Tendon delivered through pulley system with catheter passed retrograde .Fixed to base of phalanx with monofilament suture through distal phalanx and nail plate and tied over button .Type 1: zig-zag exposure .FDP Avulsions .Fix within 7-10 days before tendon degeneration and myostatic shortening occurs .

FDP Avulsions .Can fix up to 6 wks post injury (less shortening) .Use same technique as for type 1 .May convert to type 1 if tendon slips through A3 pulley and into palm .Type 2: small bony fragment retracts to A3 level .

Bony reduction and fixation of fragment .Type 3: large bony fragment retracts to A4 level .FDP Avulsions .

Children ‡ Usually not able to reliably participate in rehabilitation programs ‡ No benefit to early mobilization in patients under 16 years ‡ Immobilization > 4 wks may lead to poorer outcomes .

Reconstruction .

missed tendon laceration or avulsion ± Supple joints with adequate passive ROM .Single Stage Tendon Grafting Zone 2 ‡ Indications ± Delayed treatment making end to end repair impossible ‡ Patient factors prevent repair ‡ Late referral.

Single Stage Tendon Grafting Zone 2 ‡ Technique ± 1 cm distal FDP stump left intact ± 1 cm of FDS insertion left intact (decreased adhesion formation vs granulating insertion site) ± Tenodesis of FDS tail to flexor sheath (10-20 deg of flexion) optional ‡ Hyperextension at PIP in absence of FDS tendon occurs occasionally .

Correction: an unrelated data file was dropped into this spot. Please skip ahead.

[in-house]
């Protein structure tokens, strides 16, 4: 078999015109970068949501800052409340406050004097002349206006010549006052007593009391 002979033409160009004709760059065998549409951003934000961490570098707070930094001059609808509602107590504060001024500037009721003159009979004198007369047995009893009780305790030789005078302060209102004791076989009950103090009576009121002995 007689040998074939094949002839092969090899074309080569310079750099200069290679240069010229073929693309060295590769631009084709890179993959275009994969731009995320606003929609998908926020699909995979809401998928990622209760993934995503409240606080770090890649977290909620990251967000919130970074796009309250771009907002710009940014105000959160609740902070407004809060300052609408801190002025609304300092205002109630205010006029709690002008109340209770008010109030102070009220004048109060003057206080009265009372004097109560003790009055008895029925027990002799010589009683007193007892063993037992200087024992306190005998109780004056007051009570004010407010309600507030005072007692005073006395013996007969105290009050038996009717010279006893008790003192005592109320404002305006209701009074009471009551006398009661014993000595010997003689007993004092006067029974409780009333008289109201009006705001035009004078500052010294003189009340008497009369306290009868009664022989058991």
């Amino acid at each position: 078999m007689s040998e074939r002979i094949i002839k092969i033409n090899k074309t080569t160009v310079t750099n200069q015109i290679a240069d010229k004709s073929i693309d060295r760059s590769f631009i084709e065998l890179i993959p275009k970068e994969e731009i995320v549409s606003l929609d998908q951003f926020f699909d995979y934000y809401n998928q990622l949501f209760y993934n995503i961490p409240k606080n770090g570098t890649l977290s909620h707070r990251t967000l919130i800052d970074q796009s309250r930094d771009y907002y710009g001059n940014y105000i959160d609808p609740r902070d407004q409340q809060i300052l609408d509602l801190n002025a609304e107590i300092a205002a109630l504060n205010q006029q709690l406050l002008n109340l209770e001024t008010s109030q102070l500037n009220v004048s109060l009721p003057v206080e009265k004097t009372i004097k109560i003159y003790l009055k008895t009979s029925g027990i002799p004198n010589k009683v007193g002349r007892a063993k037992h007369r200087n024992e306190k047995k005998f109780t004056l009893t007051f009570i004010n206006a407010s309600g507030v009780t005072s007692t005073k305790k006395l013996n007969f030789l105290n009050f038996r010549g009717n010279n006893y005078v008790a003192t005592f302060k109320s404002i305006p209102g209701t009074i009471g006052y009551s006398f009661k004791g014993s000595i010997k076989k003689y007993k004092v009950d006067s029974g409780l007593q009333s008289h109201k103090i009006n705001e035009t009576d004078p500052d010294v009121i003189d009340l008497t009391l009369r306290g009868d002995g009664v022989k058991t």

Single Stage Tendon Grafting Zone 2 ‡ Technique ± Graft donors ‡ ‡ ‡ ‡ ‡ ‡ Palmaris longus Plantaris Long toe extensors (FDS) (EIP) (EDM) .

Single Stage Tendon Grafting Zone 2 ‡ Technique ± Graft passed through pulley system ‡ Atraumatic technique ± Distal fixation with tension set proximally or proximal fixation first ± Multiple methods for fixation of graft ends .

Single Stage Tendon Grafting Zone 2 ‡ Technique ± Distal juncture .

and allows for greater ease when setting tension .Single Stage Tendon Grafting Zone 2 ‡ Technique ± proximal juncture Pulvertaft weave creates a stronger repair vs end to end techniques.

active flexion ± Electrical stimulation ‡ Bunnel ± ³tendons shrink´ ‡ Pulvertaft ± ³tendons stretch´ .Single Stage Tendon Grafting Zone 2 ‡ Setting tension ± GA ‡ With wrist neutral ‡ Fingers fall into semi flexed position (slightly less than ulnar neighbour). allowing estimation of tension ± Local anesthesia.